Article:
Several environmental groups challenged the land board’s leasing action, arguing that the application of the MEPA exemption violated the Montana Constitution on an as applied basis. They argued that the leasing decision opened the door to the mining and burning of large quantities of coal without environmental review. A state district court found that mining and burning coal could exacerbate global climate change, which in turn could adversely affect water, air and agriculture in Montana. Based on this finding, the district court declined to dismiss the case, but it also refused to grant summary judgment to the NGO plaintiffs on the constitutional claim. The district court concluded that the State retained sufficient environmental protection mechanisms at the mine permitting stage to meet its constitutional obligations.
The NGO plaintiffs appealed the case to the Montana Supreme Court. In Northern Plains Resource Council v. Montana Board of Land Commissioners, the Supreme Court upheld the district court and rejected the constitutional challenge. Although the Supreme Court confirmed the fundamental right to a clean and healthful environment and acknowledged potential global climate change implications of further coal development, the Court held that it was not required to apply a strict scrutiny analysis to the statutory exemption from MEPA. The Court concluded that “the act of leasing” did not interfere with the exercise of a fundamental right requiring “demonstration of a compelling State interest.” Instead, the Court applied a “rational basis” test to conclude that the potential for additional environmental review at the permitting stage was sufficient. On that basis, the Supreme Court held that the exemption from MEPA review did not violate the Montana Constitution.
Posted on January 2, 2013
An earlier post noted that adaptation to climate change is inevitable and is finally emerging as a priority for public policy. Long overshadowed by campaigns to prevent or slow global warming, federal and state initiatives and efforts by many professionals have resulted in efforts to start to collect data and promote serious planning for ocean rise and other effects of climate change.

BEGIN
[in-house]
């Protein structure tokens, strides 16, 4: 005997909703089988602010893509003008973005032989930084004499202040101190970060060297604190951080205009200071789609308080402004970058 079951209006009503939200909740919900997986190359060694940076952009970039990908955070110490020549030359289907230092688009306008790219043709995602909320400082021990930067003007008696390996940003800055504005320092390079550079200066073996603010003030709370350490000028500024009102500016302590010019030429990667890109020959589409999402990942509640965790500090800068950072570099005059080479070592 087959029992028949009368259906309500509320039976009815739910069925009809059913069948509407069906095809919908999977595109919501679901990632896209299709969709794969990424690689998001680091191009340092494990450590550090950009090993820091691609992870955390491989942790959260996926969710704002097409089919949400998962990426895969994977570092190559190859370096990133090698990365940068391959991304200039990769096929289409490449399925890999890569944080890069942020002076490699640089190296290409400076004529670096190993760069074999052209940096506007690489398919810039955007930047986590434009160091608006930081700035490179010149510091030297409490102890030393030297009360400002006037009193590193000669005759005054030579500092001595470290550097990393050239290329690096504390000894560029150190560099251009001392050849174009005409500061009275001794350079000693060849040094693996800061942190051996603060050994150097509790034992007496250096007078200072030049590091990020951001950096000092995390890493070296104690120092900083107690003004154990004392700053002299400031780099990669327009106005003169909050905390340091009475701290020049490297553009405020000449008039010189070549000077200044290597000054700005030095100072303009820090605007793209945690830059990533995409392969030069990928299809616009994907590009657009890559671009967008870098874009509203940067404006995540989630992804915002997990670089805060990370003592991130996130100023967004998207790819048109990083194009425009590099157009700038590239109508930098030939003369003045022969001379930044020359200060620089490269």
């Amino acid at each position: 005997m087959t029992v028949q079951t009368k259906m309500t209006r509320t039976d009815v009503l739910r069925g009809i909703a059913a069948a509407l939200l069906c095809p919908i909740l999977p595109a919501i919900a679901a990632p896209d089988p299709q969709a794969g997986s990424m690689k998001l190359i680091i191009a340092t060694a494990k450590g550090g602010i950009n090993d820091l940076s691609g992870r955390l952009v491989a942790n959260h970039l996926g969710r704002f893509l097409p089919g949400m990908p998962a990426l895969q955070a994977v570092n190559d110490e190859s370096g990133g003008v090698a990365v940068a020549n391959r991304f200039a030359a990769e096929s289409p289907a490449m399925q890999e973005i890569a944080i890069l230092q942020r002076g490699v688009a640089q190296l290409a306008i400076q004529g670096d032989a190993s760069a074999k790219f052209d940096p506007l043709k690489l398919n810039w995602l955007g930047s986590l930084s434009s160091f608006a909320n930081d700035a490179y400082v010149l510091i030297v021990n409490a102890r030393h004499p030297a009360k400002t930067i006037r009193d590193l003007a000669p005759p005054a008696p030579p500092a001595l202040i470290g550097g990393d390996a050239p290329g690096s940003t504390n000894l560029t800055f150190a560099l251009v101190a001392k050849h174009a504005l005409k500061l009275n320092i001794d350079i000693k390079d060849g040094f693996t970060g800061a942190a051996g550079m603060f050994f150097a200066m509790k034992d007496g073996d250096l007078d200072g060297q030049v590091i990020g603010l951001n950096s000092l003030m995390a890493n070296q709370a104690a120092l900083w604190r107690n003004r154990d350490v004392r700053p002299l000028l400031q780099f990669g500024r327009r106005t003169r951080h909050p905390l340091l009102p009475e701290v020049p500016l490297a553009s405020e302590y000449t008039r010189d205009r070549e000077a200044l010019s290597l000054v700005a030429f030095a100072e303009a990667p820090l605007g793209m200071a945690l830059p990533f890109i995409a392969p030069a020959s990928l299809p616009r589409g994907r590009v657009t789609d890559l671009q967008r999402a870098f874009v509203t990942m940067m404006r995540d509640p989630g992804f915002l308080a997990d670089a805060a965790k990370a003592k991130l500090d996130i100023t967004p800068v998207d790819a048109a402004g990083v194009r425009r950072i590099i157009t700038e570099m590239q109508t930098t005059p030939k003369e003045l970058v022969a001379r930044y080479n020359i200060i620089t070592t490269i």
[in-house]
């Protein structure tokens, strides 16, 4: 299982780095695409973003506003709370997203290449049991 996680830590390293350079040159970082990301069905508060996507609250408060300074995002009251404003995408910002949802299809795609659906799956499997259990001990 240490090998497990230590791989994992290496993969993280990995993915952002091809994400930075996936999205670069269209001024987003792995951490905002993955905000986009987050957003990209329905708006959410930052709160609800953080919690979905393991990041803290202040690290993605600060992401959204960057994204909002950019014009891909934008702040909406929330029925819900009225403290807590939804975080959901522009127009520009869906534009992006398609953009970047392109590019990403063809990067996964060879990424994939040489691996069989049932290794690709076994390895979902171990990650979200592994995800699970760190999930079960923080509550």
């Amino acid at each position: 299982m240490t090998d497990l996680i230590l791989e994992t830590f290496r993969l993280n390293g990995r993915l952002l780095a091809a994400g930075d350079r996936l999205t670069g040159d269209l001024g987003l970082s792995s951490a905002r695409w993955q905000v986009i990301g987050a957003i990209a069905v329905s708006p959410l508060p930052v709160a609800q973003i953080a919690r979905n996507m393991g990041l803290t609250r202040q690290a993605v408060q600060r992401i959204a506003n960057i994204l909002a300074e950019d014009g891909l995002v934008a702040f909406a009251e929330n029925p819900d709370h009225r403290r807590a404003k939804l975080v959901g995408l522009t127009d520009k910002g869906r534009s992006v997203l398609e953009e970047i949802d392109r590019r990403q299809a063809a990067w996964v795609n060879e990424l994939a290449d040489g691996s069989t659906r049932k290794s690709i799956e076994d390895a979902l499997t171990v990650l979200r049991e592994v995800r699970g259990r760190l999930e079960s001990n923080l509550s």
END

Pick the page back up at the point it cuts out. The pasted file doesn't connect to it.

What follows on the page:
Storm Sandy has more than reinforced that trend: it has established a much wider recognition that planning, design, engineering and regulatory decisions must incorporate the expected impacts of climate change and can no longer rely on historic weather and temperature conditions. That shift will have broad implications throughout the legal system, amounting to an emerging law of adaptation to climate change that is distinguishable from the emerging law of greenhouse gas controls.
As often is true, the legal academy is in the vanguard – there is a surge of law review articles and also a recent compilation published by the ABA.
For example, utility regulators have broad authority to require public service companies to prudently operate and maintain their systems. It is common for regulators to require emergency response plans, and, in some states, to impose significant penalties for overly delayed restoration of service after storm events.
Now, regulators are likely to require utilities also take account of changes because of global warming effects, not just based on historic conditions. Environmental groups recently petitioned NY regulators to so require.
But how exactly can this step be done? Modeling of the timing and extent of climate change effects can only produce broad ranges and generalities and are indefinite about effects at particular locations. What retrofitting is needed to assure reliable service to far future ratepayers and at what expense to current ratepayers? Ratepayers, regulators and utility stockholders will not reach agreement without significant dispute.
Existing zoning for flood plains should be modified to account for climate change. Making those changes will trigger large disputes as previously settled expectations are overturned. Until the rules are changed, are zoning bodies tied to outdated flood control maps incorporated into their regulations, or can they consider supplemental, updated information?
Environmental impact reviews for proposed projects typically address the effects of a project on the environment. Now must they consider the effects of the environment on the project? How? It will be litigated.
Also, as noted in an earlier post, the public trust doctrine might not serve to require regulatory agencies to regulate greenhouse gas emissions. But will it successfully undergird a state’s assertion of authority to regulate activities on or affecting lands subject to the public trust in order to account for changes and threats to shorelines? As beaches recede, will public trust lands start to incorporate currently private property?
The common law of property, too, will be affected. A landowner can lose title to land if it slowly disappears by reliction due to changes in a water body’s natural behavior, whereas a sudden loss by avulsion allows the landowner to keep title and restore the land. But what if the sudden loss is due to a storm event that is part of a slow rise in ocean levels?
Finally, at what point will it become clear that professionals must take account of global warming in designing structures or else experience risk of liability for unanticipated effects?